“First thing I did was run to the store for hot sauce and tequila,” Larry Blenny said. “Mixed ‘em in a bug-spray sprayer and cleared the beach out back of my house in 15 minutes. Haven’t been about to sit out there with an onshore wind for years. This’s a Godsend.
“The cheap, white, skull-cracker tequila works best,” Blenny said. “So does the low-end hot sauce that tastes like salt and vinegar. Smokes a bit when it comes out the nozzle, but, man, it’s king hell on that nasty-ass sargassum. And leaves the house smelling like a spring day.”
Island merchants said the unexpected find has caused supply-chain issues.
“I can’t keep hot sauce on the shelf,” Peachy Bottoms of Peachy Bottoms General and Liquor store said. “Same with tequila, good quality or bad. I’m ordering so much my suppliers can’t keep up, and folks are lining up outside the store screaming for more. The situation’s getting ugly.”
Island officials have stepped up to alleviate the shortages.
“We’re using our sources to buy the ingredients in bulk and ship them in on pallets,” Public works head Stoney MacAdam said. “Bug- and weed-sprayers, too. We’re gonna recruit volunteer coast-clearers to blast assigned sections of beach. Then, once the onshore problem’s under control, we’ll move offshore and blast the stuff before it can make landfall.”
“Sure, there may be disastrous secondary and tertiary consequences down the line that could destroy the environment,” MacAdam said. “But who cares, so long as the beaches are clear and that stench is gone?”
Sunday, May 21, 2023
Precipitation: Seek shade
In a move to boost its tourism offerings, Blacktip Island’s Eagle Ray Cove resort this week unveiled its new shark-petting zoo in the shallows off the Eagle Ray Cove beach.
“It’s really a no brainer,” Eagle Ray Cove owner Rich Skerritt said. “People love sharks, and this gets them right up-close and personal with them. It hooks the kids, especially, and they’re our next generation of guests. This is a long-term investment.
“We built a wooden deck a foot or so under water so folks can pet the sharks without stirring up silt,” Skerritt said. “And while the kids are doing that, the parents can hang out at the bar or in the gift shop. We’ve doubled our pass-through traffic this week. And if a child occasionally gets bit, well, that’s a sacrifice we’re willing to make.”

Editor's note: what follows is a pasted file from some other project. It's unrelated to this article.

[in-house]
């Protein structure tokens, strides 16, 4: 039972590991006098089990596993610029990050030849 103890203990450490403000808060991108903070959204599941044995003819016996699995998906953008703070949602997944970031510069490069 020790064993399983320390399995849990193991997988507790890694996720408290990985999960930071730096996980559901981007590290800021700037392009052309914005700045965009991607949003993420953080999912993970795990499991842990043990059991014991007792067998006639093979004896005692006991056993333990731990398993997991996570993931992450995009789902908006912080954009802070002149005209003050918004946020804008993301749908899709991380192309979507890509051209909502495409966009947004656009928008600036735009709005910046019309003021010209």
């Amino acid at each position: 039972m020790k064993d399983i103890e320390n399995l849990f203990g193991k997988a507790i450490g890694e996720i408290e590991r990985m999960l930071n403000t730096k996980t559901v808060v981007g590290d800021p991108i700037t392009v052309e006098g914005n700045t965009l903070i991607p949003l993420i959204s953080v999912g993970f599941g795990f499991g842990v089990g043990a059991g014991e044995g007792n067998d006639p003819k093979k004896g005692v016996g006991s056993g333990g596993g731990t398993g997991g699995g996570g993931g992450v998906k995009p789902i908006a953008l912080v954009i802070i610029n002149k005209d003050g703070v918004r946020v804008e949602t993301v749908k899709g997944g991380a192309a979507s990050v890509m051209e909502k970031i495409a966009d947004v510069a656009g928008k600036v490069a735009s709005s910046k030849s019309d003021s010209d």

Resort managers noted safety measures are in place.
“We get mostly nurses and lemons, so they’re not all that dangerous,” Eagle Ray Divers operations manager Ger Latner said. “We kit folks out in chain-mail gloves and booties, too, to guard against the occasional nips, and let them wade on in. And the sharks aren’t penned—they can come and go as they please.
“We sell little bags of squid and leftover pizza to feed to the sharks, but folks can also just jump in without chum,” Latner said. “Once the feeding frenzy starts, the water around the submerged deck goes white with all the thrashing. Sometimes you lose sight of the smaller kids. It’s beautiful to see. From shore.”
Resort staff said the attraction has educational value as well.
“Kids go bonkers ‘cause it literally connects them with nature,” divemaster Alison Diesel said. “Sure, the sharks bite their feet and hands, but with our handy fish ID cards, they can tell what kind of sharks. We’re creating future conservationists every day.”
Some on the island objected to the activity.
“They shouldn’t encourage people to feed any wildlife,” Marine Park spokesperson Val Schrader said. “That’s bad for the wildlife and they people. What happens when someone wades in without armored booties? Or goes swimming where sharked are habituated to being fed? They’re attracting apex predators. What happens when a bull, or a tiger shark shows up?
“Rich’s set up a situation where someone’s guaranteed to get hurt,” Schrader said. “And once that happens, it’ll give the entire island a black eye. This ultimately threatens tourism, and conservation efforts, on Blacktip. We’re pushing for legislation to ban this insanity.”
Skerritt rebuffed those concerns.
“The only people unhappy about this are Val and her earth-muffin cronies,” he said. “The kids get the thrill of a lifetime, and their parents get a break from them long enough to relax with a beer or buy a t-shirt. And our revenue’s doubled this past week. Where’s the down side to any of that?”
Sunday, May 14, 2023
Precipitation: Wear (reef-safe) sunscreen